If you’ve led worship on acoustic guitar and are thinking of making the transition to an electric as the lead instrument, there are a couple things to keep in mind.
Drum and Bass
While an acoustic can “take over” a song and drive it from start to finish, electric should still be more of an accent instrument. That means your rhythm section needs to be tight and confident so you can lean on them. The stronger they are the more freedom it will give you. If you aren’t confident in them, you’ll have to stick with lower range chords, palm muting and clear rhythm patterns like 8th note down strums to compensate.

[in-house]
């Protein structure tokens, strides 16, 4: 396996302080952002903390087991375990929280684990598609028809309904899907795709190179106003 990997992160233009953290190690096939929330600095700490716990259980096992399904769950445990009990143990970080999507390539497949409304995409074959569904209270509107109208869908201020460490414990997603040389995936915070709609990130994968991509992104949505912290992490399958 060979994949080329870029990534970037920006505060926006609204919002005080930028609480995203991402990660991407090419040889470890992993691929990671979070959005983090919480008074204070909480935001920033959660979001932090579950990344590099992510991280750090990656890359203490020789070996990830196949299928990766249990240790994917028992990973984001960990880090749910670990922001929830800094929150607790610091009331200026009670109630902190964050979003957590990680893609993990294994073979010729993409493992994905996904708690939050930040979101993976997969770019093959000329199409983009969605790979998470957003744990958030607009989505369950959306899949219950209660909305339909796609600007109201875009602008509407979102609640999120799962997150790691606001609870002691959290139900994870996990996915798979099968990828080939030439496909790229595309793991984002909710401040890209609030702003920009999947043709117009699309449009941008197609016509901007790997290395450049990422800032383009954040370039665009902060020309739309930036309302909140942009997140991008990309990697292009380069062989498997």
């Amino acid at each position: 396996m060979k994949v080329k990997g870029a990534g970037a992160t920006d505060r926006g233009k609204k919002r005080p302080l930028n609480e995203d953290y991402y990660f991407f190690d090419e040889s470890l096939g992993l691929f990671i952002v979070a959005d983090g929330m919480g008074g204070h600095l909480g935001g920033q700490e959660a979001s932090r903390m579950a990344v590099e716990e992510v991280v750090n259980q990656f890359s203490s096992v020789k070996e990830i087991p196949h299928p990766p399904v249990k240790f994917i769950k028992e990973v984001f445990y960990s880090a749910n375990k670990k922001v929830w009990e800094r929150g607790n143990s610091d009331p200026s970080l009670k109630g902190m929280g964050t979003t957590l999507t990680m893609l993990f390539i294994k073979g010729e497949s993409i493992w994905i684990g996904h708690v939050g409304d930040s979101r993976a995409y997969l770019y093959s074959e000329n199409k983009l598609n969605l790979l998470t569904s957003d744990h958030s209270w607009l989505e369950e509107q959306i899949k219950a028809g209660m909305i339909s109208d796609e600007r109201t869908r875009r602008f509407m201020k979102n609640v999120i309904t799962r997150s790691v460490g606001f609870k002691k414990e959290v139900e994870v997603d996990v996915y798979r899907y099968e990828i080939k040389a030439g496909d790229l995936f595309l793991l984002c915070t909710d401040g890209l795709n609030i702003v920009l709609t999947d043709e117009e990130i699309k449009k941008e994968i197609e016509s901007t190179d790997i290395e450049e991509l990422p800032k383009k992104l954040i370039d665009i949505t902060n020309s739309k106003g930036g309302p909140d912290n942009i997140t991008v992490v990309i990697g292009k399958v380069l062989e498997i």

Rather than strumming openly, create space and rhythm by playing more staccato. The places you do land a chord will have more impact and reinforce the rhythm. If you need to go big, throw on a little overdrive and one strum your way through a chorus emphasizing the changes and filling in with light picking in between.
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If your bass does a good job of filling space, hang out in the higher range of the guitar. Triads are a great way to do this. Lay off the overdrive, use some delay and arpeggiate your way through the parts. Choose some repetitive rhythmic patterns over the chord changes.
There’s a learning curve to an electric guitar and understanding how to use one in a lead context can really help you understand how to use it as the main rhythm instrument. I’ve suggested a few lessons below that utilize some of the techniques I’ve described. Go through them from start to finish and then think about how you could adapt that type of part to another song.